Thomas is retired from the William H. Miner Agricultural Research Institute and president of Oak Point Agronomics Ltd.

It’s harvest time — or soon will be — for corn silage in many dairy areas. This column will cover two topics related to making the most of this crop. The first pertains to the flooding that affected cornfields in large areas of the northeastern U.S. this summer. The second topic, which includes a do-it-yourself evaluation for silage processor effectiveness, should be of interest to anyone harvesting corn for silage.

Weather issues

The problems resulting from flooding vary depending on the corn’s stage of growth when it was flooded. Young corn plants can survive flooding for no more than several days, and even if they survive, the root systems may be affected enough to reduce nutrient uptake and raise their susceptibility to drought stress later in the season. Fortunately, the floods occurred when most of the corn was tall enough that plant survival wasn’t a problem since corn plants that are only partly submerged continue to photosynthesize.

Of greater concern is the waterborne silt and other contaminants that may lodge in the whorls of young corn plants and in the leaf axils of taller plants. Rain will help wash debris from exposed leaf surfaces but may not remove any material deposited in the axils.

In August 2011, severe flooding in the Connecticut River Valley submerged some corn under 6 feet of water, resulting in extensive silt deposition, both on the leaf surfaces and in the axils. I was asked to evaluate the situation and advised farmers that this corn wasn’t suitable for silage harvest, but because the husks protected the ear, they may be able to harvest the crop for grain.

There would have been several problems if this corn was chopped for silage. There would be greater wear to chopper knives due to the abrasive effects of the silt and a lack of fermentation bacteria that were washed off by the flood waters. Most importantly, there would be an impact on forage quality due to the contaminants in the silt, including sewage pathogens and unknown chemicals. These are some problems to keep in mind this fall as farmers walk their previously flooded corn fields.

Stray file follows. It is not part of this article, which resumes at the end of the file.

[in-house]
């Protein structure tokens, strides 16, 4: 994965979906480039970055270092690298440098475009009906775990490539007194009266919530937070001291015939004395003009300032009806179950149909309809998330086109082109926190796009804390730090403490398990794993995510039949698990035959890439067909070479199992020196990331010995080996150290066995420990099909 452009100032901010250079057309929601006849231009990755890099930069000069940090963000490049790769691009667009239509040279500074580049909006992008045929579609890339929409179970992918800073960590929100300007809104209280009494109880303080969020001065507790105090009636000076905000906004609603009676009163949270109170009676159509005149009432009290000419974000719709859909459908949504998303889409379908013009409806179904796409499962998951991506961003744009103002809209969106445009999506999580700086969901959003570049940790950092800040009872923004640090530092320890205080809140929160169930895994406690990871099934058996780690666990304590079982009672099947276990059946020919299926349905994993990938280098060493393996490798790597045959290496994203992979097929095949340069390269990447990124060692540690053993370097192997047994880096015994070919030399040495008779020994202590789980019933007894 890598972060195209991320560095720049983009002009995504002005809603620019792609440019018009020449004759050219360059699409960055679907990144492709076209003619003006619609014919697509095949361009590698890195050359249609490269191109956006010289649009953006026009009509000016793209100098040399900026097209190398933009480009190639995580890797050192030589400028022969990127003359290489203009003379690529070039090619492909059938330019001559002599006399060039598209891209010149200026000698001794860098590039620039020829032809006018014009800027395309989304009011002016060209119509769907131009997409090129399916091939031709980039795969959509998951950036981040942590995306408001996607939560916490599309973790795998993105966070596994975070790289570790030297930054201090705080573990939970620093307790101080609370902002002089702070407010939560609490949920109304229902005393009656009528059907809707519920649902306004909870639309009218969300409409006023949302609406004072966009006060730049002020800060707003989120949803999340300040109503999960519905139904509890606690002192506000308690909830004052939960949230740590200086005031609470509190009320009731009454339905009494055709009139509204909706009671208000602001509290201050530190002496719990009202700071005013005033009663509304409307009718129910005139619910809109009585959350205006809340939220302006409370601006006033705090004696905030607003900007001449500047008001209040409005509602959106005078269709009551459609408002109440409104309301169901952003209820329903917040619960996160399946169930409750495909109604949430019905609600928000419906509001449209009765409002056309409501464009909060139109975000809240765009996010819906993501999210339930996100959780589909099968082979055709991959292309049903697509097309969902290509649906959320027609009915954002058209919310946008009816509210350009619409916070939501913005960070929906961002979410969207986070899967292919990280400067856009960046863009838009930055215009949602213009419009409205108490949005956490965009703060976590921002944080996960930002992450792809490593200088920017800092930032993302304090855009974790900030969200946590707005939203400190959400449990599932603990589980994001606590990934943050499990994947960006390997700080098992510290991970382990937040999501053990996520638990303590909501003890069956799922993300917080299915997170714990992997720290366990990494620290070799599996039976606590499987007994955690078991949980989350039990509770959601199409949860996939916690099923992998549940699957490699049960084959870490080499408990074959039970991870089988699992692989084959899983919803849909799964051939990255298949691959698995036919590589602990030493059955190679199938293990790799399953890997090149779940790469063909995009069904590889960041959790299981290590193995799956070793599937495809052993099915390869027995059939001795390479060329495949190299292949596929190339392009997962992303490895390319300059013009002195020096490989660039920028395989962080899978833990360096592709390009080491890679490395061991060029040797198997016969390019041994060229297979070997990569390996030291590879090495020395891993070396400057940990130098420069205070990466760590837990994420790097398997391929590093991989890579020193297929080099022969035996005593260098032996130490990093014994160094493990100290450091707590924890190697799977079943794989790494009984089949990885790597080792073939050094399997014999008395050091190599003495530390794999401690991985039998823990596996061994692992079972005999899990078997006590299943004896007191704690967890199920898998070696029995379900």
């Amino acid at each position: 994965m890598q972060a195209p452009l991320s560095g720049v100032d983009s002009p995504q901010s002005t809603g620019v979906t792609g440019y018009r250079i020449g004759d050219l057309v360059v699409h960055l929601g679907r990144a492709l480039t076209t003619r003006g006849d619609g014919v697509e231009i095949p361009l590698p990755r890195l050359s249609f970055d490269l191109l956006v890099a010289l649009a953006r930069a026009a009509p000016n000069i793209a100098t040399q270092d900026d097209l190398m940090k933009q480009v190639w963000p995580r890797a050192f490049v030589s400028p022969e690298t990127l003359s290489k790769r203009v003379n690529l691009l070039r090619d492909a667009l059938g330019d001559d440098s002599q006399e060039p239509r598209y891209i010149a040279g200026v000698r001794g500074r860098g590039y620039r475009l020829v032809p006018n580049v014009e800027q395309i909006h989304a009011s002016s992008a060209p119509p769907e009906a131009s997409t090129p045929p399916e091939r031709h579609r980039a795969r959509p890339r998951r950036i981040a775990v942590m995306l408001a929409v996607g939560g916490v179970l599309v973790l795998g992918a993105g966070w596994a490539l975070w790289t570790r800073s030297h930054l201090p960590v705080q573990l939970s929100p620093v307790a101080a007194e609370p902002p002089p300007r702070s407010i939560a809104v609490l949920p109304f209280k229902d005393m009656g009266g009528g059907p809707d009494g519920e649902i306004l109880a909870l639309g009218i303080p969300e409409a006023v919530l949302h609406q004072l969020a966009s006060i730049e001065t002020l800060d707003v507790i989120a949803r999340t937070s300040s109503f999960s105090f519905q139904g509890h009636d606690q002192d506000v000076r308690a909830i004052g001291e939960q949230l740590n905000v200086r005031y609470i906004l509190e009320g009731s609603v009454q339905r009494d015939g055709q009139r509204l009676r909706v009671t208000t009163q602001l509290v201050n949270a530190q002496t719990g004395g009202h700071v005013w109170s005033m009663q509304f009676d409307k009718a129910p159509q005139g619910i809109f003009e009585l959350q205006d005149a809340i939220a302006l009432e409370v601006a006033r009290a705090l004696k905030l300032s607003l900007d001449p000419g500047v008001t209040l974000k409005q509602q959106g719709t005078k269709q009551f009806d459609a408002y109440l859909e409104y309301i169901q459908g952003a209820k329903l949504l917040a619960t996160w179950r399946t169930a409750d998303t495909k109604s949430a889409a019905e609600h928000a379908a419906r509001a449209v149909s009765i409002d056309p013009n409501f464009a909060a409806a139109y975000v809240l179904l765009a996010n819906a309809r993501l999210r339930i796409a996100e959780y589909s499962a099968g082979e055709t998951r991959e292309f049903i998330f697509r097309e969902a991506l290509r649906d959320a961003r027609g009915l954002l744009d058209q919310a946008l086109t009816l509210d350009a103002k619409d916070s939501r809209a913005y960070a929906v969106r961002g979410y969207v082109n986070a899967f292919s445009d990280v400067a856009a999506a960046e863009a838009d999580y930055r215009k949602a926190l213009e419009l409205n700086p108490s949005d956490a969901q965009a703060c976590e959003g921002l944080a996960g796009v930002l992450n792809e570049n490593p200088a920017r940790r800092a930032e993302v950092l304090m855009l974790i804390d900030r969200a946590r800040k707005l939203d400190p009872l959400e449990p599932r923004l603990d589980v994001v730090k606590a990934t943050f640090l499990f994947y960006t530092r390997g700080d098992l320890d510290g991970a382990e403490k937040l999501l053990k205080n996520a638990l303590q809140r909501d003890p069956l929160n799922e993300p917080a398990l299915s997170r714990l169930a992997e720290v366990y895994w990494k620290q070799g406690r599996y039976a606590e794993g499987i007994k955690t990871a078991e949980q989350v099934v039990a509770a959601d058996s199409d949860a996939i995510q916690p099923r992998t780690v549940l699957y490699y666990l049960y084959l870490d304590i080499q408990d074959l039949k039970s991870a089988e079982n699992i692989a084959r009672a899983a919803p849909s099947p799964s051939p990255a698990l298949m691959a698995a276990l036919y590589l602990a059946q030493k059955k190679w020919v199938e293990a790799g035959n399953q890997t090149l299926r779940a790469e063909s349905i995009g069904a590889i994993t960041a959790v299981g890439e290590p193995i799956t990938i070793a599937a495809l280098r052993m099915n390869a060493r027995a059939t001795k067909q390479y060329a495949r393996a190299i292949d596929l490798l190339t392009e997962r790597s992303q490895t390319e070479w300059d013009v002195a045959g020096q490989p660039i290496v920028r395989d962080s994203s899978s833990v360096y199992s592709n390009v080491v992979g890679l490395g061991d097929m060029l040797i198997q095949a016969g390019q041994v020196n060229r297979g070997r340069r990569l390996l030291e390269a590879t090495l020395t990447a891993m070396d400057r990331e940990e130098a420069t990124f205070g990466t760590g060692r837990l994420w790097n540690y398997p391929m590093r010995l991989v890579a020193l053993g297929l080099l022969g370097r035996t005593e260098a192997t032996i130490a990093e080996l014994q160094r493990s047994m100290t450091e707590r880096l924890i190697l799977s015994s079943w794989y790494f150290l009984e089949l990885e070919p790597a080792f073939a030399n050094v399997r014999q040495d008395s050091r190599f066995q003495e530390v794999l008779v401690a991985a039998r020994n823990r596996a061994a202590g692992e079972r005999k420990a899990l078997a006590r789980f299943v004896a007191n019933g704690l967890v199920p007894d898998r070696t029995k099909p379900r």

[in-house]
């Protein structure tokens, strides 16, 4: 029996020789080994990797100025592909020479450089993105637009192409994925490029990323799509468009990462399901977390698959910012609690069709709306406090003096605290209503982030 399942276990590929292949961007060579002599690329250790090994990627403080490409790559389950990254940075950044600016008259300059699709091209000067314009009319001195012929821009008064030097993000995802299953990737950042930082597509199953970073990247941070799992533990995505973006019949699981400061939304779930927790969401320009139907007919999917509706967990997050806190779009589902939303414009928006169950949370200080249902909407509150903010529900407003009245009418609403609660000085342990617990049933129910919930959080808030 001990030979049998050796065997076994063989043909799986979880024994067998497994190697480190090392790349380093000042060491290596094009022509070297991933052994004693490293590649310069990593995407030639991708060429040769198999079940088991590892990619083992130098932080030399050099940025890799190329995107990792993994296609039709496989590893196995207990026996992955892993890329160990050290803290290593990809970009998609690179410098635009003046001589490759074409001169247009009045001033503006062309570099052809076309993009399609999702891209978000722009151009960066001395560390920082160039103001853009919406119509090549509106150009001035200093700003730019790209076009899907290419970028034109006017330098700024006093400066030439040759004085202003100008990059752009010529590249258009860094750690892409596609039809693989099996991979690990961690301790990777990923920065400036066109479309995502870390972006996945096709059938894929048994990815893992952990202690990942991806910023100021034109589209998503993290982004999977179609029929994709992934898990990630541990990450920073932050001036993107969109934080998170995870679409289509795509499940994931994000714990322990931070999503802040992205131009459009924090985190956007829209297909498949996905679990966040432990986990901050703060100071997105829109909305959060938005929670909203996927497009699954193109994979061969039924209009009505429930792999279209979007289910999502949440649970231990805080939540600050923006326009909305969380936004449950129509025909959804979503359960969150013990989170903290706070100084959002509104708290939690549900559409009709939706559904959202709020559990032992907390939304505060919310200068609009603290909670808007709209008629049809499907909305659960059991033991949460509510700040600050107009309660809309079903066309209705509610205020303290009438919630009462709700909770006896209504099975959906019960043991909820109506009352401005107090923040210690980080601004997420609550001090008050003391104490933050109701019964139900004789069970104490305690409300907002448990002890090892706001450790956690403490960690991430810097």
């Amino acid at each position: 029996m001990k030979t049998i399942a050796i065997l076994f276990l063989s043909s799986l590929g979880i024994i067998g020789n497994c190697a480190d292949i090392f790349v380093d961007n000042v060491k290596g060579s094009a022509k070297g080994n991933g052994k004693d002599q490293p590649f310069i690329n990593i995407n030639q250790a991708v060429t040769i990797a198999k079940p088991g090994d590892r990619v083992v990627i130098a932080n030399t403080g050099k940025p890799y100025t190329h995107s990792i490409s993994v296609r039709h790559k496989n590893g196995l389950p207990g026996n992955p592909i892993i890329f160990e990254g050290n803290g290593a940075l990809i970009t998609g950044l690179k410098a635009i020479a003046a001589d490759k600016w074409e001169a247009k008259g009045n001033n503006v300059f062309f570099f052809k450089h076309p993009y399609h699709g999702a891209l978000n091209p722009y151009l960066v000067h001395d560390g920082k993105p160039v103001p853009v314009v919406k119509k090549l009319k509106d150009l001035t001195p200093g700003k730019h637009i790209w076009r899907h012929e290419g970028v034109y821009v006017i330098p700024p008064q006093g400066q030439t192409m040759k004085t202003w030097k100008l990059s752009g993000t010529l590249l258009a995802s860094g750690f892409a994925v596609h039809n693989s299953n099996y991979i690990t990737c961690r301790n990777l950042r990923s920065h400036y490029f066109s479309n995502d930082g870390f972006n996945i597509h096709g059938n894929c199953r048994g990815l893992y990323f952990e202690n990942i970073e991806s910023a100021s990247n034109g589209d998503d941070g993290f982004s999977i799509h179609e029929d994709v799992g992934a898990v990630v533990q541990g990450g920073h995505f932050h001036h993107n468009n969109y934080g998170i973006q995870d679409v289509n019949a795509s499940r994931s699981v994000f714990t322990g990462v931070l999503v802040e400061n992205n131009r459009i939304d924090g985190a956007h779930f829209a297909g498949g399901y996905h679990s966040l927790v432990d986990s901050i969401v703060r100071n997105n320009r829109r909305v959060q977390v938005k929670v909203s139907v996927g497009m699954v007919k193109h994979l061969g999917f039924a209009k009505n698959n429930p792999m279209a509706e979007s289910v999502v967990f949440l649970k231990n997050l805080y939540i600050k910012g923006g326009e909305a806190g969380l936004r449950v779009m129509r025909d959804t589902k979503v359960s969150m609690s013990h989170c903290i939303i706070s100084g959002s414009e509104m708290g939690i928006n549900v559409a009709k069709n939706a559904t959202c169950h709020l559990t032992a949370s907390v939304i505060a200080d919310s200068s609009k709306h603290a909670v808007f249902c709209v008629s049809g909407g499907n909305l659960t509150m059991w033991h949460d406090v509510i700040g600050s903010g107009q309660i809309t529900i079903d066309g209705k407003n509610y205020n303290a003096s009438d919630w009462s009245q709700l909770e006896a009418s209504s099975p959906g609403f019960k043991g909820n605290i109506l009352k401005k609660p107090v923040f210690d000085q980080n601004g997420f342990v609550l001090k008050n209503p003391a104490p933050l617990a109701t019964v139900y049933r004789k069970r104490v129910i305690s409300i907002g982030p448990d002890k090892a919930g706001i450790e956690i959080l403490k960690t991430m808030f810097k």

Harvest timing

There is a difference between what’s considered “acceptable” for corn silage maturity and the ideal. We often see a range of recommended dry matter (DM) content for corn silage, starting at 30% DM (and sometimes even 28%). While 30% DM may be acceptable, it’s far from ideal since at this stage of maturity, corn plants are adding on yield — mostly in the form of starch — every day.

My sweet spot for chopping corn is 35% DM, but anything between 33% and 37% DM is okay. That’s a range of 4 percentage points, and since it takes about a week for corn to dry down by 4 points during the fall, that should be enough time for most farmers to get their crop chopped and ensiled.

There used to be concern about hard kernels passing through the cow’s digestive tract, but on today’s dairy farms, most corn chopped for silage has passed though a silage processor. Properly adjusted processor rolls will break at least 95% of the kernels, so a quart of processed corn should contain no more than one whole or two half kernels. The ideal is for each kernel to be broken into several pieces, but sometimes soft-textured corn doesn’t fracture as easily. The objective is to expose the kernel starch to digestion by ruminants.

A good way to judge kernel processor effectiveness is to put a quart of corn silage into a dishpan or pail filled about 3/4 full of water. Stir the material around for about a minute, then remove and discard all the floating material. The kernels, whether whole, broken, or cracked, will be on the bottom of the pan or pail. Carefully pour off the water, and then it will be easy to examine the corn to confirm that a high percentage of the kernels are broken.

A corn silage or kernel processing score (often abbreviated KPS) by a forage testing laboratory is a good measure of processor effectiveness — a score of 70 and above is considered optimum — but the “dishpan/pail test” can be done during harvest so any needed adjustments to processor rolls can be made “on the fly,” so to speak.

All hybrids may not result in the same processor results, particularly those with soft kernel texture, so it may be advisable to repeat this test if there are noticeable changes in kernel texture. The same is true if there are also significant changes in whole plant dry matter.